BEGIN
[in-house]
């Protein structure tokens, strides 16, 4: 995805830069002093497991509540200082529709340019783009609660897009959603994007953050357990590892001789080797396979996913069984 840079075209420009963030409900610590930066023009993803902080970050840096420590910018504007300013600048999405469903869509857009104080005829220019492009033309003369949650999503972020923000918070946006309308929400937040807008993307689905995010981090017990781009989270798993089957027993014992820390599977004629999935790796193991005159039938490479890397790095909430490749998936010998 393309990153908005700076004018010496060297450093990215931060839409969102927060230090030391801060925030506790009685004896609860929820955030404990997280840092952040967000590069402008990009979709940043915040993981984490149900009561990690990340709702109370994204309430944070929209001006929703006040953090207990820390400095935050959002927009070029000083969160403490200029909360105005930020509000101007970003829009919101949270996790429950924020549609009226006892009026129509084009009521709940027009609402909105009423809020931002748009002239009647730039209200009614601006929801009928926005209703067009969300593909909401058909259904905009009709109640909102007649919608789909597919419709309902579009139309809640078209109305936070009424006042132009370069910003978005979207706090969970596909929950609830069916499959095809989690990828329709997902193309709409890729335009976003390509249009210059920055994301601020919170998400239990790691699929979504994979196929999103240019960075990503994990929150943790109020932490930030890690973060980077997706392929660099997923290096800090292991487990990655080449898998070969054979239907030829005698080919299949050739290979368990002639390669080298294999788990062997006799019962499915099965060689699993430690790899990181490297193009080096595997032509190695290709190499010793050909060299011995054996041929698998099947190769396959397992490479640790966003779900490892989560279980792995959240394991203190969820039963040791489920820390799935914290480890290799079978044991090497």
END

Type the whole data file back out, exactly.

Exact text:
[in-house]
């Protein structure tokens, strides 16, 4: 995805830069002093497991509540200082529709340019783009609660897009959603994007953050357990590892001789080797396979996913069984 840079075209420009963030409900610590930066023009993803902080970050840096420590910018504007300013600048999405469903869509857009104080005829220019492009033309003369949650999503972020923000918070946006309308929400937040807008993307689905995010981090017990781009989270798993089957027993014992820390599977004629999935790796193991005159039938490479890397790095909430490749998936010998 393309990153908005700076004018010496060297450093990215931060839409969102927060230090030391801060925030506790009685004896609860929820955030404990997280840092952040967000590069402008990009979709940043915040993981984490149900009561990690990340709702109370994204309430944070929209001006929703006040953090207990820390400095935050959002927009070029000083969160403490200029909360105005930020509000101007970003829009919101949270996790429950924020549609009226006892009026129509084009009521709940027009609402909105009423809020931002748009002239009647730039209200009614601006929801009928926005209703067009969300593909909401058909259904905009009709109640909102007649919608789909597919419709309902579009139309809640078209109305936070009424006042132009370069910003978005979207706090969970596909929950609830069916499959095809989690990828329709997902193309709409890729335009976003390509249009210059920055994301601020919170998400239990790691699929979504994979196929999103240019960075990503994990929150943790109020932490930030890690973060980077997706392929660099997923290096800090292991487990990655080449898998070969054979239907030829005698080919299949050739290979368990002639390669080298294999788990062997006799019962499915099965060689699993430690790899990181490297193009080096595997032509190695290709190499010793050909060299011995054996041929698998099947190769396959397992490479640790966003779900490892989560279980792995959240394991203190969820039963040791489920820390799935914290480890290799079978044991090497």